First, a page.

Morningstar: Descent to Deadrock

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Morningstar: Descent to Deadrock review
Ewan Wilson


Not a puzzle wrapped in an enigma

Morning’s origin

The Morningstar is the name of the spaceship you have crash landed. Deadrock is the barren planet you are now stranded on. Your ship’s hull has been badly perforated; its life systems are leaking, the engine is damaged and the captain is injured. It’s down to you to get the Morningstar up and running again, but this will involve a salvage run that will take you out into the hostile wastes of Deadrock. What’s more, not everything on the “dead” world is as it seems.

Morningstar: Descent to Deadrock was originally browser-based shareware. This is the spruced-up re-release, in higher-resolution and with new voiceovers. Morningstar’s browser-based origin shows. Its CGI cutscenes are textured sparingly and the animations in each panel are limited. That said, the lighting and ambient sounds are enough to hold up an eerie atmosphere of being “lost in space”, even if the spartan visuals are reminiscent of Myst and Riven from the 90’s. The game takes place entirely in first person, although this doesn’t have too large of an impact as movement between scenes is done through fade ins and outs. Unfortunately, you never quite feel like you are occupying a body or peering through the visor of your spacesuit.

Not a puzzle wrapped in an enigma

Unlike Cyan’s classics, Morningstar: Descent to Deadrock is much less enigmatic. It leans more heavily on its atmosphere and story, which flows at a consistent pace. I didn’t find myself stuck for any considerable period of time. Puzzles involve “mousing” over points of interest in the individual scenes (there’s not really any pixel-hunting). You pick up the items in reach, combine them with others and then use them to progress. At any point in the adventure you can radio the Morningstar’s immobilised captain, who will throw you a fairly straightforward hint. This makes things a little easy, particularly for those who are impatient, but it’s hard to criticise the design decision. We live in a period where solutions are abundant, and all Morningstar’s hint system does is cut out the middle man (Google).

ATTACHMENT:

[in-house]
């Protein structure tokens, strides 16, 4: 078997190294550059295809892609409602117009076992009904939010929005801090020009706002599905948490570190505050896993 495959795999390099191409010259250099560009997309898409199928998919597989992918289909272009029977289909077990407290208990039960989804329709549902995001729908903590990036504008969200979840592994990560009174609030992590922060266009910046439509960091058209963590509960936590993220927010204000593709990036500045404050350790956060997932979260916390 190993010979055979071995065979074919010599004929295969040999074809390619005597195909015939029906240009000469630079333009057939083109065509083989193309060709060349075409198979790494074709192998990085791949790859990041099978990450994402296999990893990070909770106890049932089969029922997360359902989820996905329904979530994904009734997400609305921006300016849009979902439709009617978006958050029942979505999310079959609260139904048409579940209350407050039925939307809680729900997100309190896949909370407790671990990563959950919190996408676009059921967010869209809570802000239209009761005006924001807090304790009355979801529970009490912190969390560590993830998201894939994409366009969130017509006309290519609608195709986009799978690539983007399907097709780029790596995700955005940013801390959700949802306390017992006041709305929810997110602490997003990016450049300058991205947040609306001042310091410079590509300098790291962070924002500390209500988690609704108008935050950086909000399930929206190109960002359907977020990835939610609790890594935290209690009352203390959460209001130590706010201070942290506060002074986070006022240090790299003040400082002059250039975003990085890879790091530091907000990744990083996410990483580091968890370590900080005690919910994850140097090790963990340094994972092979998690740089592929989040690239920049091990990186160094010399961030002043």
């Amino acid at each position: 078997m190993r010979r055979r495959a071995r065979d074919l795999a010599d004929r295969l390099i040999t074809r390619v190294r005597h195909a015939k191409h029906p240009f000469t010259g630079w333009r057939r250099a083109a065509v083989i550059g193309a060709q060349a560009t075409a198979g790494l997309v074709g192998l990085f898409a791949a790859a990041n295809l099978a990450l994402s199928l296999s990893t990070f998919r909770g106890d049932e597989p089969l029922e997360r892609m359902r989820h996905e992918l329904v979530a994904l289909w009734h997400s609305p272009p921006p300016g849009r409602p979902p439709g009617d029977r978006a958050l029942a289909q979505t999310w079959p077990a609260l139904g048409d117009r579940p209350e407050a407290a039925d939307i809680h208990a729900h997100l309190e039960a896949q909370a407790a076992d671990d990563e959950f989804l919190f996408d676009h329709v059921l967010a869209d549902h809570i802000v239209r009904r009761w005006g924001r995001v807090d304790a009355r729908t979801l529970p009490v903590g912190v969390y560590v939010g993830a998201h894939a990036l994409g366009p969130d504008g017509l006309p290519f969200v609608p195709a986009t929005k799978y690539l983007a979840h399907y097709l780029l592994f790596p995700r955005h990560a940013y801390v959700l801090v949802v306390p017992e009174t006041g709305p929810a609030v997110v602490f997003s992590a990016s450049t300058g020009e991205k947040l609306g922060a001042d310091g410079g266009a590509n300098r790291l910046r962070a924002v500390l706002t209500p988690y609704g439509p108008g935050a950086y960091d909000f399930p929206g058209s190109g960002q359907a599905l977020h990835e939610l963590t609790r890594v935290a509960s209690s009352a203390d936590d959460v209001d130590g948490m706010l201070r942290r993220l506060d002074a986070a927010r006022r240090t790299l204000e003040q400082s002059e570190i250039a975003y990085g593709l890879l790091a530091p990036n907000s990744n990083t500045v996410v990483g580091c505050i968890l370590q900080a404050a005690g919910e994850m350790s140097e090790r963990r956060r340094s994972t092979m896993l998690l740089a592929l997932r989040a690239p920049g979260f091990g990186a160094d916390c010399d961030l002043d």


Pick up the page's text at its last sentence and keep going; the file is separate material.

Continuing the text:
Morningstar is a short adventure – it takes about two hours to complete, provided you don’t get stuck for ages. Some of the puzzles towards the end of the game are slightly more obtuse, and forced me to whip out the ol’ pen and pad. Other than that it was pretty smooth sailing. It is an adventure that respects your time. If you can manage to avoid the hint-system, you may find things more challenging, although overall the puzzles and item-combinations felt fairly logical and self-explanatory.

The inescapable well of convention

For those who have played the browser-based version, the new scenes and improved visuals probably won’t be enough to make Morningstar worth revisiting, but for those who know nothing about it, the short sci-fi thriller may be worth a look in. At its core is a journey of discovery. Repairing your ship and getting off Deadrock runs parallel to uncovering the planet’s central mystery. Morningstar: Descent to Deadrock isn’t anything new of course. It’s familiar sci-fi tropes alongside well-worn point-and-click puzzling. Convention can of course still be appealing, it is just a pity this adventure doesn’t have much of an identity to set it apart.


fun score


Sci-fi atmosphere, never frustrating, good logic to the puzzles and item combinations.


Spartan visuals, doesn’t make much use of the first-person perspective, very formulaic and never manages to overcome existing conventions.